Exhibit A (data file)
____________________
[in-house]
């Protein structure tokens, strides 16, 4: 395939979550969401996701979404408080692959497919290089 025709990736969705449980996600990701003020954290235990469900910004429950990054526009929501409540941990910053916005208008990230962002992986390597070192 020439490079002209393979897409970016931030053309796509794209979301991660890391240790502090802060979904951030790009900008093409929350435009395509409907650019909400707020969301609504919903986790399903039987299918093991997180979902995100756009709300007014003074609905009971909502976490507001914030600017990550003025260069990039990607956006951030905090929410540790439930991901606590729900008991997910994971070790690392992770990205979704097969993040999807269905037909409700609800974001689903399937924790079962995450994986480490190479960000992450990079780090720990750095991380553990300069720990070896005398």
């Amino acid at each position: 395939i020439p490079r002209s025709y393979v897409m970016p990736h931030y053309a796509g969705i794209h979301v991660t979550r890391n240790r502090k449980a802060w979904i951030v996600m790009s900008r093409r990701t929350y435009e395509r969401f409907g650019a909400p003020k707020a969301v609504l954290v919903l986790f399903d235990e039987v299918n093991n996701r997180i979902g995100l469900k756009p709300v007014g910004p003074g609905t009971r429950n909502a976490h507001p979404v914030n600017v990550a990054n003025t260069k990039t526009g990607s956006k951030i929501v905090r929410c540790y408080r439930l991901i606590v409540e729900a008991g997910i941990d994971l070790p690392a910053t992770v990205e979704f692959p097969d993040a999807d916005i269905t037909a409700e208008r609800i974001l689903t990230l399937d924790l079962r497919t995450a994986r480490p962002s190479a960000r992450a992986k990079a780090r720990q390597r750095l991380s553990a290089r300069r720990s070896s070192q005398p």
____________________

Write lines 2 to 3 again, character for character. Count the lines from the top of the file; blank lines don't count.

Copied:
């Protein structure tokens, strides 16, 4: 395939979550969401996701979404408080692959497919290089 025709990736969705449980996600990701003020954290235990469900910004429950990054526009929501409540941990910053916005208008990230962002992986390597070192 020439490079002209393979897409970016931030053309796509794209979301991660890391240790502090802060979904951030790009900008093409929350435009395509409907650019909400707020969301609504919903986790399903039987299918093991997180979902995100756009709300007014003074609905009971909502976490507001914030600017990550003025260069990039990607956006951030905090929410540790439930991901606590729900008991997910994971070790690392992770990205979704097969993040999807269905037909409700609800974001689903399937924790079962995450994986480490190479960000992450990079780090720990750095991380553990300069720990070896005398």
């Amino acid at each position: 395939i020439p490079r002209s025709y393979v897409m970016p990736h931030y053309a796509g969705i794209h979301v991660t979550r890391n240790r502090k449980a802060w979904i951030v996600m790009s900008r093409r990701t929350y435009e395509r969401f409907g650019a909400p003020k707020a969301v609504l954290v919903l986790f399903d235990e039987v299918n093991n996701r997180i979902g995100l469900k756009p709300v007014g910004p003074g609905t009971r429950n909502a976490h507001p979404v914030n600017v990550a990054n003025t260069k990039t526009g990607s956006k951030i929501v905090r929410c540790y408080r439930l991901i606590v409540e729900a008991g997910i941990d994971l070790p690392a910053t992770v990205e979704f692959p097969d993040a999807d916005i269905t037909a409700e208008r609800i974001l689903t990230l399937d924790l079962r497919t995450a994986r480490p962002s190479a960000r992450a992986k990079a780090r720990q390597r750095l991380s553990a290089r300069r720990s070896s070192q005398p």